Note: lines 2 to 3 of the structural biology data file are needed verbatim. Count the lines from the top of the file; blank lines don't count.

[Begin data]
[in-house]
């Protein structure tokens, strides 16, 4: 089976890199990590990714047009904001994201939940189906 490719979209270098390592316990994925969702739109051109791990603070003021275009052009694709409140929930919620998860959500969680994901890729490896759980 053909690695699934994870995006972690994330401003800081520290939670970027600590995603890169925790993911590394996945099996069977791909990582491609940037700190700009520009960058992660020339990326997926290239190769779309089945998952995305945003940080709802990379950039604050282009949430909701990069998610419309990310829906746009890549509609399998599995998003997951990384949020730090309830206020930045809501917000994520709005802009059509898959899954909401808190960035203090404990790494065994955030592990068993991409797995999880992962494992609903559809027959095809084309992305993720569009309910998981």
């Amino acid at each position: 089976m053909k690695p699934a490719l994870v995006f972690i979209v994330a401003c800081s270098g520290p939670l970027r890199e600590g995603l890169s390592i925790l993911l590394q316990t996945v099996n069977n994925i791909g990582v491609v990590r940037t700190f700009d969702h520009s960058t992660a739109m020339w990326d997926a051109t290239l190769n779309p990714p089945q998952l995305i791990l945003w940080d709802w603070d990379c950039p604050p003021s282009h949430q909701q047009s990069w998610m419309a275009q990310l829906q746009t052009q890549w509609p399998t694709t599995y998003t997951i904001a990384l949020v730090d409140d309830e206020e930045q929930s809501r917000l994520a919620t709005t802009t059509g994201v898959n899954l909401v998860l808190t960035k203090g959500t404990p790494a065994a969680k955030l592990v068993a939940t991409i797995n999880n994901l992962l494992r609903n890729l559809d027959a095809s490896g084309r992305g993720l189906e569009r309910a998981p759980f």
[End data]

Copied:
């Protein structure tokens, strides 16, 4: 089976890199990590990714047009904001994201939940189906 490719979209270098390592316990994925969702739109051109791990603070003021275009052009694709409140929930919620998860959500969680994901890729490896759980 053909690695699934994870995006972690994330401003800081520290939670970027600590995603890169925790993911590394996945099996069977791909990582491609940037700190700009520009960058992660020339990326997926290239190769779309089945998952995305945003940080709802990379950039604050282009949430909701990069998610419309990310829906746009890549509609399998599995998003997951990384949020730090309830206020930045809501917000994520709005802009059509898959899954909401808190960035203090404990790494065994955030592990068993991409797995999880992962494992609903559809027959095809084309992305993720569009309910998981």
């Amino acid at each position: 089976m053909k690695p699934a490719l994870v995006f972690i979209v994330a401003c800081s270098g520290p939670l970027r890199e600590g995603l890169s390592i925790l993911l590394q316990t996945v099996n069977n994925i791909g990582v491609v990590r940037t700190f700009d969702h520009s960058t992660a739109m020339w990326d997926a051109t290239l190769n779309p990714p089945q998952l995305i791990l945003w940080d709802w603070d990379c950039p604050p003021s282009h949430q909701q047009s990069w998610m419309a275009q990310l829906q746009t052009q890549w509609p399998t694709t599995y998003t997951i904001a990384l949020v730090d409140d309830e206020e930045q929930s809501r917000l994520a919620t709005t802009t059509g994201v898959n899954l909401v998860l808190t960035k203090g959500t404990p790494a065994a969680k955030l592990v068993a939940t991409i797995n999880n994901l992962l494992r609903n890729l559809d027959a095809s490896g084309r992305g993720l189906e569009r309910a998981p759980f």